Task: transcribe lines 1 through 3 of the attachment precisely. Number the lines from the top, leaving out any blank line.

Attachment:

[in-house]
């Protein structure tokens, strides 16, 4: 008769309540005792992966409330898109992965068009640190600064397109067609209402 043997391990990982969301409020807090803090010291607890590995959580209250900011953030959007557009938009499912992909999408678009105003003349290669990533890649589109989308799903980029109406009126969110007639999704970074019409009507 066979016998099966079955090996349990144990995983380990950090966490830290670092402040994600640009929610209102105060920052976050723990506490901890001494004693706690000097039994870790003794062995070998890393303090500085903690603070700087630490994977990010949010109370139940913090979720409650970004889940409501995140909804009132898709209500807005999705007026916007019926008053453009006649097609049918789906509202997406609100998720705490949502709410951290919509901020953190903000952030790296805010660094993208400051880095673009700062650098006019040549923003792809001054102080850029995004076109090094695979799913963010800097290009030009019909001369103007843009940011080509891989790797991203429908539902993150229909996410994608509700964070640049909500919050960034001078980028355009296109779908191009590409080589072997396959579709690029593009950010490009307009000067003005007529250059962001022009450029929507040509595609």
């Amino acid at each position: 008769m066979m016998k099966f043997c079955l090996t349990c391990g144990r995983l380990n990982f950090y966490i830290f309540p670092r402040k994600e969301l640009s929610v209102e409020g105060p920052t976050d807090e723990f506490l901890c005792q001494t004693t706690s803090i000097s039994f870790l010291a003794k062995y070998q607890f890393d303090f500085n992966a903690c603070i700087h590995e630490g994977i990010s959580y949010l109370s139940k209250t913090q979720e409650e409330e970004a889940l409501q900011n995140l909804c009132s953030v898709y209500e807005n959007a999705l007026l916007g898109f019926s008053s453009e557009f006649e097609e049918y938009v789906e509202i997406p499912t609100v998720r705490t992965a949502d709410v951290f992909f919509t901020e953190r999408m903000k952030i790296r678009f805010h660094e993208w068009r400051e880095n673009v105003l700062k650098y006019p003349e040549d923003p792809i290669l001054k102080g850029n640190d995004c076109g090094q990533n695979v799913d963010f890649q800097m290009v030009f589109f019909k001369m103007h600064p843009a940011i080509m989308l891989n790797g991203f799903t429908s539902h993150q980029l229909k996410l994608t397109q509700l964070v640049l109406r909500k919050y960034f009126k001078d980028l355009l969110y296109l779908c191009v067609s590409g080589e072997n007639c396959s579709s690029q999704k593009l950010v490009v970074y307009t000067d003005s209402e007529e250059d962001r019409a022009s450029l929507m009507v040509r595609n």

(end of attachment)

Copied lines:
[in-house]
């Protein structure tokens, strides 16, 4: 008769309540005792992966409330898109992965068009640190600064397109067609209402 043997391990990982969301409020807090803090010291607890590995959580209250900011953030959007557009938009499912992909999408678009105003003349290669990533890649589109989308799903980029109406009126969110007639999704970074019409009507 066979016998099966079955090996349990144990995983380990950090966490830290670092402040994600640009929610209102105060920052976050723990506490901890001494004693706690000097039994870790003794062995070998890393303090500085903690603070700087630490994977990010949010109370139940913090979720409650970004889940409501995140909804009132898709209500807005999705007026916007019926008053453009006649097609049918789906509202997406609100998720705490949502709410951290919509901020953190903000952030790296805010660094993208400051880095673009700062650098006019040549923003792809001054102080850029995004076109090094695979799913963010800097290009030009019909001369103007843009940011080509891989790797991203429908539902993150229909996410994608509700964070640049909500919050960034001078980028355009296109779908191009590409080589072997396959579709690029593009950010490009307009000067003005007529250059962001022009450029929507040509595609």
């Amino acid at each position: 008769m066979m016998k099966f043997c079955l090996t349990c391990g144990r995983l380990n990982f950090y966490i830290f309540p670092r402040k994600e969301l640009s929610v209102e409020g105060p920052t976050d807090e723990f506490l901890c005792q001494t004693t706690s803090i000097s039994f870790l010291a003794k062995y070998q607890f890393d303090f500085n992966a903690c603070i700087h590995e630490g994977i990010s959580y949010l109370s139940k209250t913090q979720e409650e409330e970004a889940l409501q900011n995140l909804c009132s953030v898709y209500e807005n959007a999705l007026l916007g898109f019926s008053s453009e557009f006649e097609e049918y938009v789906e509202i997406p499912t609100v998720r705490t992965a949502d709410v951290f992909f919509t901020e953190r999408m903000k952030i790296r678009f805010h660094e993208w068009r400051e880095n673009v105003l700062k650098y006019p003349e040549d923003p792809i290669l001054k102080g850029n640190d995004c076109g090094q990533n695979v799913d963010f890649q800097m290009v030009f589109f019909k001369m103007h600064p843009a940011i080509m989308l891989n790797g991203f799903t429908s539902h993150q980029l229909k996410l994608t397109q509700l964070v640049l109406r909500k919050y960034f009126k001078d980028l355009l969110y296109l779908c191009v067609s590409g080589e072997n007639c396959s579709s690029q999704k593009l950010v490009v970074y307009t000067d003005s209402e007529e250059d962001r019409a022009s450029l929507m009507v040509r595609n």